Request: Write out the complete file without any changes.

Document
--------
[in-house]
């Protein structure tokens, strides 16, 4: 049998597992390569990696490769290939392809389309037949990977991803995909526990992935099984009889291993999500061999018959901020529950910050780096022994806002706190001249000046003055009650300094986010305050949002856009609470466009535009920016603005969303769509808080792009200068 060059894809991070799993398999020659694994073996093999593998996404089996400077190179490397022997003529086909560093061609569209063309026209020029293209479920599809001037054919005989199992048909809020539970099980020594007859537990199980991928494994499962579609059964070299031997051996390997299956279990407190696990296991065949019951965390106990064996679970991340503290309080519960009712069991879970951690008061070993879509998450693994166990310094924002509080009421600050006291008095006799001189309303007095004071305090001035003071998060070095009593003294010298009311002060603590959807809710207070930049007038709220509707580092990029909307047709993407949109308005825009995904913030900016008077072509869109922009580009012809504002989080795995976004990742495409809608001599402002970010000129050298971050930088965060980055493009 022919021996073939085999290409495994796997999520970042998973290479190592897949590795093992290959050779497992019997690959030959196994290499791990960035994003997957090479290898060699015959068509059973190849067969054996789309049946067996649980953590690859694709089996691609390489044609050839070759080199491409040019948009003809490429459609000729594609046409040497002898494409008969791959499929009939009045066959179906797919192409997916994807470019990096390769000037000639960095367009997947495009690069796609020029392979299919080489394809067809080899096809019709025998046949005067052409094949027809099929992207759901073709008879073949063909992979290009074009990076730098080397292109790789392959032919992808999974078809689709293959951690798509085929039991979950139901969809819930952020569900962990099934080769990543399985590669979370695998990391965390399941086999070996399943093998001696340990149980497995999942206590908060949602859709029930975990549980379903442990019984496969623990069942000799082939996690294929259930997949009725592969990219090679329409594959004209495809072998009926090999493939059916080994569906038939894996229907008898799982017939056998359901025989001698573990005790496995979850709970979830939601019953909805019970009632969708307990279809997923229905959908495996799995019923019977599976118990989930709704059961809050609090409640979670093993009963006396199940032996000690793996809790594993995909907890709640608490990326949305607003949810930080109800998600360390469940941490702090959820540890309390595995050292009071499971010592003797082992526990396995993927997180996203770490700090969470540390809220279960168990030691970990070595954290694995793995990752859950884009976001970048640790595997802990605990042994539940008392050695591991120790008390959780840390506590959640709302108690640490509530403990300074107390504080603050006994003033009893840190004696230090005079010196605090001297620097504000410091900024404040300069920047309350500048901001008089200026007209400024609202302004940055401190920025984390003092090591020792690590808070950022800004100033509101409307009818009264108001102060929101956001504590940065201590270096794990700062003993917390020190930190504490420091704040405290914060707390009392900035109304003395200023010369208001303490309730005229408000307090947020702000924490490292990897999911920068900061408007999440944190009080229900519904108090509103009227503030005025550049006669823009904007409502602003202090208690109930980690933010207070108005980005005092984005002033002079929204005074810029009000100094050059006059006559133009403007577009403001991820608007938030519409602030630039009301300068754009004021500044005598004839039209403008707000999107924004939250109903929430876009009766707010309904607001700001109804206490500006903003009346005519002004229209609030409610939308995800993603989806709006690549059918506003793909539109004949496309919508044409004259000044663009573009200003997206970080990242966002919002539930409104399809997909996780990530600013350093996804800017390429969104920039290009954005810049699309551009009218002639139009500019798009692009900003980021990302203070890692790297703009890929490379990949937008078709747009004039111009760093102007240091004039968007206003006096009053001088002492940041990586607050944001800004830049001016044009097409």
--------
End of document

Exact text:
[in-house]
């Protein structure tokens, strides 16, 4: 049998597992390569990696490769290939392809389309037949990977991803995909526990992935099984009889291993999500061999018959901020529950910050780096022994806002706190001249000046003055009650300094986010305050949002856009609470466009535009920016603005969303769509808080792009200068 060059894809991070799993398999020659694994073996093999593998996404089996400077190179490397022997003529086909560093061609569209063309026209020029293209479920599809001037054919005989199992048909809020539970099980020594007859537990199980991928494994499962579609059964070299031997051996390997299956279990407190696990296991065949019951965390106990064996679970991340503290309080519960009712069991879970951690008061070993879509998450693994166990310094924002509080009421600050006291008095006799001189309303007095004071305090001035003071998060070095009593003294010298009311002060603590959807809710207070930049007038709220509707580092990029909307047709993407949109308005825009995904913030900016008077072509869109922009580009012809504002989080795995976004990742495409809608001599402002970010000129050298971050930088965060980055493009 022919021996073939085999290409495994796997999520970042998973290479190592897949590795093992290959050779497992019997690959030959196994290499791990960035994003997957090479290898060699015959068509059973190849067969054996789309049946067996649980953590690859694709089996691609390489044609050839070759080199491409040019948009003809490429459609000729594609046409040497002898494409008969791959499929009939009045066959179906797919192409997916994807470019990096390769000037000639960095367009997947495009690069796609020029392979299919080489394809067809080899096809019709025998046949005067052409094949027809099929992207759901073709008879073949063909992979290009074009990076730098080397292109790789392959032919992808999974078809689709293959951690798509085929039991979950139901969809819930952020569900962990099934080769990543399985590669979370695998990391965390399941086999070996399943093998001696340990149980497995999942206590908060949602859709029930975990549980379903442990019984496969623990069942000799082939996690294929259930997949009725592969990219090679329409594959004209495809072998009926090999493939059916080994569906038939894996229907008898799982017939056998359901025989001698573990005790496995979850709970979830939601019953909805019970009632969708307990279809997923229905959908495996799995019923019977599976118990989930709704059961809050609090409640979670093993009963006396199940032996000690793996809790594993995909907890709640608490990326949305607003949810930080109800998600360390469940941490702090959820540890309390595995050292009071499971010592003797082992526990396995993927997180996203770490700090969470540390809220279960168990030691970990070595954290694995793995990752859950884009976001970048640790595997802990605990042994539940008392050695591991120790008390959780840390506590959640709302108690640490509530403990300074107390504080603050006994003033009893840190004696230090005079010196605090001297620097504000410091900024404040300069920047309350500048901001008089200026007209400024609202302004940055401190920025984390003092090591020792690590808070950022800004100033509101409307009818009264108001102060929101956001504590940065201590270096794990700062003993917390020190930190504490420091704040405290914060707390009392900035109304003395200023010369208001303490309730005229408000307090947020702000924490490292990897999911920068900061408007999440944190009080229900519904108090509103009227503030005025550049006669823009904007409502602003202090208690109930980690933010207070108005980005005092984005002033002079929204005074810029009000100094050059006059006559133009403007577009403001991820608007938030519409602030630039009301300068754009004021500044005598004839039209403008707000999107924004939250109903929430876009009766707010309904607001700001109804206490500006903003009346005519002004229209609030409610939308995800993603989806709006690549059918506003793909539109004949496309919508044409004259000044663009573009200003997206970080990242966002919002539930409104399809997909996780990530600013350093996804800017390429969104920039290009954005810049699309551009009218002639139009500019798009692009900003980021990302203070890692790297703009890929490379990949937008078709747009004039111009760093102007240091004039968007206003006096009053001088002492940041990586607050944001800004830049001016044009097409």